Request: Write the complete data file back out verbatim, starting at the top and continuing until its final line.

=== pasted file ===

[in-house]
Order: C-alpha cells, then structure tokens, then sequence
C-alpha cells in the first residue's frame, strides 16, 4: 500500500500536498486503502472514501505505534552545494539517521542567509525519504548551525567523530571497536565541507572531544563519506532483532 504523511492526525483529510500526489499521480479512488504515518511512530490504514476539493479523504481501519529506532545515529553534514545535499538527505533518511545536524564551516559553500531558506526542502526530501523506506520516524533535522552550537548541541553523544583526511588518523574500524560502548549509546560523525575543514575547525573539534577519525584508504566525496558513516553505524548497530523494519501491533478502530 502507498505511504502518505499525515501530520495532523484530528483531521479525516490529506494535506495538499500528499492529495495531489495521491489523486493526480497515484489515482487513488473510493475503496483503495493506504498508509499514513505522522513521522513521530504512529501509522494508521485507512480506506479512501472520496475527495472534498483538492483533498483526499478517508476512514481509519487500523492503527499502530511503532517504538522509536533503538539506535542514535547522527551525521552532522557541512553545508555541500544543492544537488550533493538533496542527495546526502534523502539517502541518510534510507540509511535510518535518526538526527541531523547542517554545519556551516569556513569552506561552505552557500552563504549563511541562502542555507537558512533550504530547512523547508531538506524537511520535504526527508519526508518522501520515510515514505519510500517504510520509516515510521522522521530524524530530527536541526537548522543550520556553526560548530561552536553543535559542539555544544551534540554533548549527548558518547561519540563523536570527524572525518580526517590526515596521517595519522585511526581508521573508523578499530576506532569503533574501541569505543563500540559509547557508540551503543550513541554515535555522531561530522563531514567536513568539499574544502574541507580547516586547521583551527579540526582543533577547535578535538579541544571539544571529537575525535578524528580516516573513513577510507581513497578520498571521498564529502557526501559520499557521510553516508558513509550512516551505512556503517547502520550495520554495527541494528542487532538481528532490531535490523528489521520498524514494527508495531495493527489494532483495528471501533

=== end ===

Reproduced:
[in-house]
Order: C-alpha cells, then structure tokens, then sequence
C-alpha cells in the first residue's frame, strides 16, 4: 500500500500536498486503502472514501505505534552545494539517521542567509525519504548551525567523530571497536565541507572531544563519506532483532 504523511492526525483529510500526489499521480479512488504515518511512530490504514476539493479523504481501519529506532545515529553534514545535499538527505533518511545536524564551516559553500531558506526542502526530501523506506520516524533535522552550537548541541553523544583526511588518523574500524560502548549509546560523525575543514575547525573539534577519525584508504566525496558513516553505524548497530523494519501491533478502530 502507498505511504502518505499525515501530520495532523484530528483531521479525516490529506494535506495538499500528499492529495495531489495521491489523486493526480497515484489515482487513488473510493475503496483503495493506504498508509499514513505522522513521522513521530504512529501509522494508521485507512480506506479512501472520496475527495472534498483538492483533498483526499478517508476512514481509519487500523492503527499502530511503532517504538522509536533503538539506535542514535547522527551525521552532522557541512553545508555541500544543492544537488550533493538533496542527495546526502534523502539517502541518510534510507540509511535510518535518526538526527541531523547542517554545519556551516569556513569552506561552505552557500552563504549563511541562502542555507537558512533550504530547512523547508531538506524537511520535504526527508519526508518522501520515510515514505519510500517504510520509516515510521522522521530524524530530527536541526537548522543550520556553526560548530561552536553543535559542539555544544551534540554533548549527548558518547561519540563523536570527524572525518580526517590526515596521517595519522585511526581508521573508523578499530576506532569503533574501541569505543563500540559509547557508540551503543550513541554515535555522531561530522563531514567536513568539499574544502574541507580547516586547521583551527579540526582543533577547535578535538579541544571539544571529537575525535578524528580516516573513513577510507581513497578520498571521498564529502557526501559520499557521510553516508558513509550512516551505512556503517547502520550495520554495527541494528542487532538481528532490531535490523528489521520498524514494527508495531495493527489494532483495528471501533